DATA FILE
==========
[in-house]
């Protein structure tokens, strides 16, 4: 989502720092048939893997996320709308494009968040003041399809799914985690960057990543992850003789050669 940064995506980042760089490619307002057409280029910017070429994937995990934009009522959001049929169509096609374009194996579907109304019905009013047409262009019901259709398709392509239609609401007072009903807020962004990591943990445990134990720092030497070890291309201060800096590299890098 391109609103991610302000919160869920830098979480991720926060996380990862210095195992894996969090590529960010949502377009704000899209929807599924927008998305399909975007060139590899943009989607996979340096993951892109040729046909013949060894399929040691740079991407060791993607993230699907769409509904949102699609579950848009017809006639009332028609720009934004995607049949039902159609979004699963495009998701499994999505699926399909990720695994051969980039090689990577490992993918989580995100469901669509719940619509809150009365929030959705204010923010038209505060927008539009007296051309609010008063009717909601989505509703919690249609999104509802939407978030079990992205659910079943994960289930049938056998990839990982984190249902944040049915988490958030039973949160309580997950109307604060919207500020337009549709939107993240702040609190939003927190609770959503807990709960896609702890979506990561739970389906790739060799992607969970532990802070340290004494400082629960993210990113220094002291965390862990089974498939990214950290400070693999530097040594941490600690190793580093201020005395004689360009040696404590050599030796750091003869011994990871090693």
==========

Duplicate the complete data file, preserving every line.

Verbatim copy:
[in-house]
């Protein structure tokens, strides 16, 4: 989502720092048939893997996320709308494009968040003041399809799914985690960057990543992850003789050669 940064995506980042760089490619307002057409280029910017070429994937995990934009009522959001049929169509096609374009194996579907109304019905009013047409262009019901259709398709392509239609609401007072009903807020962004990591943990445990134990720092030497070890291309201060800096590299890098 391109609103991610302000919160869920830098979480991720926060996380990862210095195992894996969090590529960010949502377009704000899209929807599924927008998305399909975007060139590899943009989607996979340096993951892109040729046909013949060894399929040691740079991407060791993607993230699907769409509904949102699609579950848009017809006639009332028609720009934004995607049949039902159609979004699963495009998701499994999505699926399909990720695994051969980039090689990577490992993918989580995100469901669509719940619509809150009365929030959705204010923010038209505060927008539009007296051309609010008063009717909601989505509703919690249609999104509802939407978030079990992205659910079943994960289930049938056998990839990982984190249902944040049915988490958030039973949160309580997950109307604060919207500020337009549709939107993240702040609190939003927190609770959503807990709960896609702890979506990561739970389906790739060799992607969970532990802070340290004494400082629960993210990113220094002291965390862990089974498939990214950290400070693999530097040594941490600690190793580093201020005395004689360009040696404590050599030796750091003869011994990871090693």